Wednesday, June 9, 2010

Distinguishing Beef Cuts

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This blog is dedicated to learning where different beef cuts come from.  Do you truly understand what part of the bovine/cow a skirt steak comes from or a shell steak?  I always wondered what made a steak so tender and also wondered why particular cuts of beef were used for certain dishes.  I took the time to research and I learned and now truly understand why people, cooks and chef use certain beef cuts for different dishes.

First lets discuss what makes a cut of beef.  Beef is muscle tissue.  The muscles which are used daily create a more tough piece of beef and lesser used muscles create a more tender piece of beef.

Cuts of beef which have more muscle tissue are usually less expensive to purchase.  When  people purchase a tough cut of beef they usually cook the beef using a moist cooking method.  Boiling, braising and stewing let people purchase cheaper cuts of beef to create a delicious meal.  Using a boiling, braising and stewing method requires a long-slow cooking time.  Cooking a tough cut of beef using a long-slow method turns the less expensive cut of beef into a soft-tender enjoyable meal.  You can save money while still creating a fantastic delicious meal for your family.

 Click Here to view a larger image of the diagram above.

The most used muscle of the bovine/cow are the chuck, brisket and shank.

Another cut of beef which is considered very tough is the round.  There are five parts to the round.  The top-round, bottom-round, heel-round, eye-round and rump roast.  This part of the bovine/cow is used all the time which makes the muscle tissue tough.  London broil comes from the top-round which has the less muscle tissue which makes it the most tender part of the round.  London broil is considered a pretty good cut of beef considering it comes from the round.  It can equally be used for moist and dry cooking methods.  It's an affordable cut of beef.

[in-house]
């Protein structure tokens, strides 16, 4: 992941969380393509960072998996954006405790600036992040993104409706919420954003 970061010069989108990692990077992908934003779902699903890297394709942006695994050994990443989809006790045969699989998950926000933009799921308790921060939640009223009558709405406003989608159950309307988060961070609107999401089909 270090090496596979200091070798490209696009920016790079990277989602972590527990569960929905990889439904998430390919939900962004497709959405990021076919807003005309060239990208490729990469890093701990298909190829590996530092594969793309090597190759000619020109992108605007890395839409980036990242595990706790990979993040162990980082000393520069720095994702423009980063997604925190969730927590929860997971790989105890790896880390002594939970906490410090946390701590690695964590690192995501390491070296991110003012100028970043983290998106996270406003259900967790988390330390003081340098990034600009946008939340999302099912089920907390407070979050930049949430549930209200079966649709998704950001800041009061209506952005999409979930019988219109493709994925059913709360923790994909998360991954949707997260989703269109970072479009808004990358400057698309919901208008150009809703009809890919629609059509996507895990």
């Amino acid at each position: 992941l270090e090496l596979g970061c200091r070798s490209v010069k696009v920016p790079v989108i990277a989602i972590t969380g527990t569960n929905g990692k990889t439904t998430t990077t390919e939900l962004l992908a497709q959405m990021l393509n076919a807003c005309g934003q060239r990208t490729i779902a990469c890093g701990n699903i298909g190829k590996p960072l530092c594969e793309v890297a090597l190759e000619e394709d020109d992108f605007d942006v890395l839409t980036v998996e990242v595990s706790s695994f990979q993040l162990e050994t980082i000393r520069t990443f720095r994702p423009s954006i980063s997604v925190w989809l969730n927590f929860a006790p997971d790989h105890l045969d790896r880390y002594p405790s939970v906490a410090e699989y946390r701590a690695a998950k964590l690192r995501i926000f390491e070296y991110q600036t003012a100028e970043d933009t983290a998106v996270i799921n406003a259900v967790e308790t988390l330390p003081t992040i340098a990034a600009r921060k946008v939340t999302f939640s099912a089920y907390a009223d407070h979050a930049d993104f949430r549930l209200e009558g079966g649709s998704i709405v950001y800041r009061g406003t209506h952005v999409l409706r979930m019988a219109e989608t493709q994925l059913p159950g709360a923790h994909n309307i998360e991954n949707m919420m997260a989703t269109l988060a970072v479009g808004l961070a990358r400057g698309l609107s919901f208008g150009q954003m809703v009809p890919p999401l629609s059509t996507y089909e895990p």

Another tidbit of information about the round is the bottom-round also known as the eye-round is used for deli roast beef.  It is considered a tougher cut of beef but because it usually is sliced very thin for deli sandwiches it becomes tender to eat.  It's cooked using a dry method of cooking but because it's sliced thin for deli sandwiches, it perfect for a roast beef sandwich.

The shank is located below the round and is very tough in texture.  Using a braising method of cooking is suggested when cooking this cut of beef.  Braising means cooking the shank in a small amount of liquid for a long period of time so the shank cut of beef becomes very tender to eat.

The beef cuts which are considered medium toughness is the plate and flank sections.  It's semi toughness comes from the intra-muscular fat which maintains some tenderness.  Short ribs come from the short plate and skirt steak comes from the short plate section of the bovine/cow.  Flank and hanger steak come from the flank section.  To get the most enjoyment out of a flank or hanger steak marinate before cooking and cut against the grain for a more softer texture.

The rib, short-loin and sirloin are considered delicate cuts of beef.  They are considered top quality because of their tenderness.

The tri-tip roast and the tenderloin roast are boneless cuts of beef.  These two cuts of beef are cut from the bottom section of the sirloin.

From my experience of ordering and serving steaks the porterhouse and T-bone are the more expensive cuts of beef.   The NY strip, strip, top-loin and shell steak offer a tender texture.  The Filet Mignon is cut from the small end of the tenderloin and the tenderness of the Filet Mignon melts in your mouth.  Excellent quality cut of beef.

I hope the description of the different types and cuts of beef help you understand what you purchase or order at a restaurant.  Enjoy.